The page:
​Hundreds in new Tel Aviv protest over US-Israeli natural gas deal

​Hundreds in new Tel Aviv protest over US-Israeli natural gas deal
Hundreds have rallied in Tel Aviv to protest over a proposed gas deal with the United States pushed by the government, which critics say may create a monopoly that will control two of Israel’s largest natural gas reserves.

The protesters marched from Habima Square down to the government offices on Kaplan street on Saturday evening, while smaller protests were also held elsewhere, in Jerusalem, Kiryat Shmona and Beersheba.

The event follows another last week, when thousands took to the streets of Tel Aviv in a mildly violent show of protest against an impending natural gas deal between the Netanyahu government and a US-Israeli conglomerate entrusted with tapping into the country’s reserves.

America’s Noble Energy and Israel’s Delek Group, in the event of the deal, will get access to the Tamar and Levianthan offshore sites – something the people say is tantamount to “robbery,” The Times of Israel reported.

The pair also wants access to two smaller, recently-discovered reserves.

Last year, the two were branded a de facto monopoly by Israel’s Antitrust Commissioner David Gilo, who has since resigned over the issue.

Critics of the deal argue that, once approved, the deal could establish a monopoly over natural gas without any sufficient oversight and would result in increased prices for Israeli consumers.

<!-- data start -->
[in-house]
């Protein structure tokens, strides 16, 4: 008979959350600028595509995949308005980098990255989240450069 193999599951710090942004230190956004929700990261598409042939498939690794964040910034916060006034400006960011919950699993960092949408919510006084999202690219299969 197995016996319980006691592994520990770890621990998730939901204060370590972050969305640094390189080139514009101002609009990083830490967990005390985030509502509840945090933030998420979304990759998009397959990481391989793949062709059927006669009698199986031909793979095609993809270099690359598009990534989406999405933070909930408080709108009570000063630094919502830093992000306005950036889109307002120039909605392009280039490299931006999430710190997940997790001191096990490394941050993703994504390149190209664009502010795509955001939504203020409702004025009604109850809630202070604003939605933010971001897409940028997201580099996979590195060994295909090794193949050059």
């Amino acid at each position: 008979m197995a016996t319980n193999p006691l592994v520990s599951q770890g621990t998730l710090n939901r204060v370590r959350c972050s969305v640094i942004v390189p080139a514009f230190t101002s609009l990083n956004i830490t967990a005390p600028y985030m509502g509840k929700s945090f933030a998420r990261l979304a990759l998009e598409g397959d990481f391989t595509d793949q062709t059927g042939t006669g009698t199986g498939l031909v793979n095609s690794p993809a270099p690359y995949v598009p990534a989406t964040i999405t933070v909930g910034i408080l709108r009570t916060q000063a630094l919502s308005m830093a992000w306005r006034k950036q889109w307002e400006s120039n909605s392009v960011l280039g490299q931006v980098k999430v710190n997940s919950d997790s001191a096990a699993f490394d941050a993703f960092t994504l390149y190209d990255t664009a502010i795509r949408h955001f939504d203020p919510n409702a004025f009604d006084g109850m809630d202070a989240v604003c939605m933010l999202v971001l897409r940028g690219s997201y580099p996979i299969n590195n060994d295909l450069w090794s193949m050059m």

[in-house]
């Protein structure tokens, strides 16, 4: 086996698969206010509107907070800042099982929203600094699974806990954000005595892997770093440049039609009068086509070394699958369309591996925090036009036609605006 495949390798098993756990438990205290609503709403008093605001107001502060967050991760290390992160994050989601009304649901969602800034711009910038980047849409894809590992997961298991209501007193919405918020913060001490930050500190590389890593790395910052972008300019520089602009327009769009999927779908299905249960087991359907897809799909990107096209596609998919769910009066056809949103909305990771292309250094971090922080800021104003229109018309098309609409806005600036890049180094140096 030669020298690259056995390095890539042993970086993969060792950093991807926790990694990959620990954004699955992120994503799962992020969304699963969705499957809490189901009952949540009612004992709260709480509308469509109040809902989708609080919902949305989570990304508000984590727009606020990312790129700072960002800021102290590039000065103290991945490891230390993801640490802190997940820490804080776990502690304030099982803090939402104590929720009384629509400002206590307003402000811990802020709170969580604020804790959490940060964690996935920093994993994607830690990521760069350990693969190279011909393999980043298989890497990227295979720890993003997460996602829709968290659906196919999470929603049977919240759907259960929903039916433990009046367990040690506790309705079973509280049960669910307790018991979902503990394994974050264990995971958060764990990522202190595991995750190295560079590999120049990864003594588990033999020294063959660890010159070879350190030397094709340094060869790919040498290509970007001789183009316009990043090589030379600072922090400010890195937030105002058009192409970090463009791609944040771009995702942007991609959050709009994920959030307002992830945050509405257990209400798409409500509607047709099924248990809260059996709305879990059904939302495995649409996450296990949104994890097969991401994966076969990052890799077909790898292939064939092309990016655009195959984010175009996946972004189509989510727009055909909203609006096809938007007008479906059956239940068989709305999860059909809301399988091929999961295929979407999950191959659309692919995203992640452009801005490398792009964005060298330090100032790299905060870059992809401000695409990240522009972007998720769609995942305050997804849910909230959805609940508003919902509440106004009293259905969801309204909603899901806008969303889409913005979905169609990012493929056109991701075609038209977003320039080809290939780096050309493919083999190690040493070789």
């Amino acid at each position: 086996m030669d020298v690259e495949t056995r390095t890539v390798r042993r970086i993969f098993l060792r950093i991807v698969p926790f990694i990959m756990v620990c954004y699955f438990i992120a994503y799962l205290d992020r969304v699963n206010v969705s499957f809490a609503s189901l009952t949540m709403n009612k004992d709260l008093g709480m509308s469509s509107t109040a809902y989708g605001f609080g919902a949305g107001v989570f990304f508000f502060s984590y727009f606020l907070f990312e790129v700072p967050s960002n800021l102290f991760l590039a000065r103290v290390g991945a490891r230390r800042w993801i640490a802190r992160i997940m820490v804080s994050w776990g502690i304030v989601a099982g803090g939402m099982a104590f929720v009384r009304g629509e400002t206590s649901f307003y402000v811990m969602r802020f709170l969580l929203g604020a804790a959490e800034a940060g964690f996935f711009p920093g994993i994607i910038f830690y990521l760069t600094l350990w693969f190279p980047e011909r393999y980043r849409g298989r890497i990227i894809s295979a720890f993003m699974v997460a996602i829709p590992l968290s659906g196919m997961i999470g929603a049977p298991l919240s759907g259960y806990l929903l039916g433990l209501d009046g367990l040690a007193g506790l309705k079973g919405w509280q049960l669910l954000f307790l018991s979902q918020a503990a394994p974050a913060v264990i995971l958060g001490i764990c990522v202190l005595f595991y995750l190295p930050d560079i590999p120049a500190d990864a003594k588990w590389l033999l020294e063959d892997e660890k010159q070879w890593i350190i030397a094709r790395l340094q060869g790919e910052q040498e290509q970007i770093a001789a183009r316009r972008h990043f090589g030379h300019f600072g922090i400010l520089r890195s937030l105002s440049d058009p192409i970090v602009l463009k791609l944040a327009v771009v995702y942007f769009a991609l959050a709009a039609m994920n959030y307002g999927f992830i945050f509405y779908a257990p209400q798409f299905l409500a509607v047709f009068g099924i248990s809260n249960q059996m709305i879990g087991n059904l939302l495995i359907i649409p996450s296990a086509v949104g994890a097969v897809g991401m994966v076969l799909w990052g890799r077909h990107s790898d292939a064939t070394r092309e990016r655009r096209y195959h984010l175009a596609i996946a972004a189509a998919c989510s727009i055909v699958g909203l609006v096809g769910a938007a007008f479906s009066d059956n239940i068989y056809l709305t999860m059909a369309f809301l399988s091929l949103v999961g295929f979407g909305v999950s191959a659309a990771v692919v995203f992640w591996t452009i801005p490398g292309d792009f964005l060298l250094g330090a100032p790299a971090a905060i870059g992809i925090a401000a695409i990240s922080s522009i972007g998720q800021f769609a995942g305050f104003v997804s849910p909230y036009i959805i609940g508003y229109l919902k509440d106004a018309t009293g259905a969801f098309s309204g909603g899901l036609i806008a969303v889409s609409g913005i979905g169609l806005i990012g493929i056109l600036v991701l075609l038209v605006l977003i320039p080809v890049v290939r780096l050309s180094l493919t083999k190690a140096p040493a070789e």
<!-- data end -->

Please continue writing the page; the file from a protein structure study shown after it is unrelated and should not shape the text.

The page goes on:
The situation started with the energy companies finding an exorbitant amount of natural gas and beginning to invest hugely into developing the offshore reserves. But Israel then quickly backtracked and started setting up committees to monitor the profits and setting up additional hoops for the companies to jump through.

Last Sunday, the government overruled a call from the country’s regulatory agency that called for the dominance of the gas corporations to be curtailed. A parliamentary vote on the deal was expected Monday, but was delayed after Prime Minister Benjamin Netanyahu’s failure to garner enough support in the Knesset to pass the bill.

Netanyahu addressed the nation shortly before the previous protest, promising that the deal would not usher in a monopoly, and that the government is “promoting a realistic solution that will bring natural gas to the Israeli market and not a populist solution that will leave the gas in the depths of the earth.”

“This dismantles the monopoly and will bring in the coming decades hundreds of millions of shekels for education, welfare, health and for every Israeli citizen,” Netanyahu said a week ago.